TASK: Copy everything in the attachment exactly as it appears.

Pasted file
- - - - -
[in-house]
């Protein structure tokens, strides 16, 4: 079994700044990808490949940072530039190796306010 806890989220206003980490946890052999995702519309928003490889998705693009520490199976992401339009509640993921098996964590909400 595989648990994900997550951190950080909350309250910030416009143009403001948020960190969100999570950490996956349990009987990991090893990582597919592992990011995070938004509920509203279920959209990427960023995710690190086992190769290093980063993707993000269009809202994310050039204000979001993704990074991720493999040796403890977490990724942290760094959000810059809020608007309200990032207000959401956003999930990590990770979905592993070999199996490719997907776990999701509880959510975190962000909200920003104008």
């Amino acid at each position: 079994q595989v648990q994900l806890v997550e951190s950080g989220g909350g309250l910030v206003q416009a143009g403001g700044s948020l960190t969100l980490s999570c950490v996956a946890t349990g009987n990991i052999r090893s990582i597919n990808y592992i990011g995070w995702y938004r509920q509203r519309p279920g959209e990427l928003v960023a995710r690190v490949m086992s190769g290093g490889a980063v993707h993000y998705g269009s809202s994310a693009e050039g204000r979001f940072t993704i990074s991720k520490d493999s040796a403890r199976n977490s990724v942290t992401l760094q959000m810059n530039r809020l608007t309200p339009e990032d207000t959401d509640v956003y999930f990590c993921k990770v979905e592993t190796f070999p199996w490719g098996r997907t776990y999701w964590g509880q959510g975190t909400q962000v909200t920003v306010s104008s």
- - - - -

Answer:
[in-house]
């Protein structure tokens, strides 16, 4: 079994700044990808490949940072530039190796306010 806890989220206003980490946890052999995702519309928003490889998705693009520490199976992401339009509640993921098996964590909400 595989648990994900997550951190950080909350309250910030416009143009403001948020960190969100999570950490996956349990009987990991090893990582597919592992990011995070938004509920509203279920959209990427960023995710690190086992190769290093980063993707993000269009809202994310050039204000979001993704990074991720493999040796403890977490990724942290760094959000810059809020608007309200990032207000959401956003999930990590990770979905592993070999199996490719997907776990999701509880959510975190962000909200920003104008």
């Amino acid at each position: 079994q595989v648990q994900l806890v997550e951190s950080g989220g909350g309250l910030v206003q416009a143009g403001g700044s948020l960190t969100l980490s999570c950490v996956a946890t349990g009987n990991i052999r090893s990582i597919n990808y592992i990011g995070w995702y938004r509920q509203r519309p279920g959209e990427l928003v960023a995710r690190v490949m086992s190769g290093g490889a980063v993707h993000y998705g269009s809202s994310a693009e050039g204000r979001f940072t993704i990074s991720k520490d493999s040796a403890r199976n977490s990724v942290t992401l760094q959000m810059n530039r809020l608007t309200p339009e990032d207000t959401d509640v956003y999930f990590c993921k990770v979905e592993t190796f070999p199996w490719g098996r997907t776990y999701w964590g509880q959510g975190t909400q962000v909200t920003v306010s104008s």